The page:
The urban poor's platonic living in

Sakshi Sirari takes you through her experience of platonic relationship with a male roommate.

New Update
His and hers

There is nothing that could compare to the life in your twenties. Most people in that age group are fresh out of college or lingering somewhere in the lower rungs of the organization that they aim to conquer one day. Like Buzzfeed writer Gayatri Jayaraman wrote in her article about the urban poor, these kids are mostly broke and hungry.


The idea of living-in is one that has been romanticised in the news, media and amongst experimental individuals alike. Professionally hailing from all the three categories made me feel like it is my duty to explore what it's like to live with a man. Also, I was broke, desperately needed a roommate and my experiences living with random women haven't been that pleasant. I was even more interested in uncovering the mysteries of how the mind of the opposite sex works, so I engaged in a platonic live-in with a random boy who I met off one of these social media flatmate groups. But before we explore this idea, let me put it clearly what I mean when I say a platonic live-in. I define it as 'living with a person of the opposite sex without actually engaging in any form of sexual behavior.'

As fancy as it may sound, a platonic live-in pretty much a complex affair.

Also read: Post-Modern Relationships: Hit or Miss?

Because of what we are taught as gendered categories of society, we tend to perform our gender in the minutest of ways that we wouldn't realize until someone pointed out. Prachi Sharma, who works in the area of strategies for international health, draws a clear parallel between the performative styles of two most discussed genders:

The major difference between living with men and women is in their lifestyles. Women certainly are more responsible when it comes to household work. Men on the other hand are not going to do much in the house. Also, living with men (in my case) was less interfering. However, there is a familiarity attached to the living with women which is definitely more comforting.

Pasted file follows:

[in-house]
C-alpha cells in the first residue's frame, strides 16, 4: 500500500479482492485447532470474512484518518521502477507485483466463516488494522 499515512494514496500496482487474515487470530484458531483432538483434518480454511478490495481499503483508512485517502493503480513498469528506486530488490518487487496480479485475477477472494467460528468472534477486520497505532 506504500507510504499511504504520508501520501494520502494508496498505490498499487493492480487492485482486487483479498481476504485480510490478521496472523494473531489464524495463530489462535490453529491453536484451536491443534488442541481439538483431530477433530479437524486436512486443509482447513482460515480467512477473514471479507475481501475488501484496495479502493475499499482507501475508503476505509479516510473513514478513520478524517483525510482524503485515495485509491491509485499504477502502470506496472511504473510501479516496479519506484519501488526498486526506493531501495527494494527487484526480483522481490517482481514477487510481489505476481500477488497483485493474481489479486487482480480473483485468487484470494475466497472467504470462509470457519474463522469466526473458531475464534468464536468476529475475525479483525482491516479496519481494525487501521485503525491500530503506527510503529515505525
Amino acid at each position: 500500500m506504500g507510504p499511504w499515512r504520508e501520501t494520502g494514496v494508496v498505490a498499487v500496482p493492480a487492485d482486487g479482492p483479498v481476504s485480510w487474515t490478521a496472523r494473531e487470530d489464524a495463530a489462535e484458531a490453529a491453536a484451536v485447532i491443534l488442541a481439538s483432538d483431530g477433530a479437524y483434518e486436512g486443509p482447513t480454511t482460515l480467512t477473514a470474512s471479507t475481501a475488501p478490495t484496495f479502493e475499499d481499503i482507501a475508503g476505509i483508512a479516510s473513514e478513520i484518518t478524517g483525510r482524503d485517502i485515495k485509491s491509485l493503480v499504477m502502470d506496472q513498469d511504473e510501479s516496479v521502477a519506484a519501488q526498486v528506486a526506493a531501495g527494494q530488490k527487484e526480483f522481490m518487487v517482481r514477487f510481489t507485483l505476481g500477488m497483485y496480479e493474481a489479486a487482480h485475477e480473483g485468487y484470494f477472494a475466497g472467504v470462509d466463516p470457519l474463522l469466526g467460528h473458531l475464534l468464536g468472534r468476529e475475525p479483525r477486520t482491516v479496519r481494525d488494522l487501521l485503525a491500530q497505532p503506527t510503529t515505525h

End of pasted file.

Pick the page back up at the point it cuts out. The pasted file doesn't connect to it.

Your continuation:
His and hers Sharing space in the bedroom with a male roommate? Tricky! ( Picture Credit:


My experience was a tough one to crack. There were good things, there were great things, and there were things that screwed me over! The guy wouldn't quibble much, nor did I find myself in a situation where I had to deal with an individual whose every response seemed like some sort of a coping mechanism developed against oppression. We shared a bed, but the banker didn't use the night's darkness or subconscious sleep as a cloak for his desire.

Also read: Temperature wars in office: Hell may not freeze over but women might!

Call me elitist or whatever other label that you might like, but I definitely couldn't stand the stench of his pheromones all over the room! Studies show that women are highly sensitive to male sex-scented hormones, but it's not really fragrance if the guy in question is someone who you are not attracted to!! Sharing a room with someone from the opposite sex, that too when you are a girl in your twenties could bring its own carnal troubles with it. It's exactly like being a gay guy in a heterosexual marriage- the partner is trying hard, you know for sure that you don't want it, yet you find yourself doing the wearisome task of dealing with the complexities of a partnership of mutual existence.

Feature Image Credit:

Your Story On She The People


modern relationships men and women urban india trends women and platonic relationships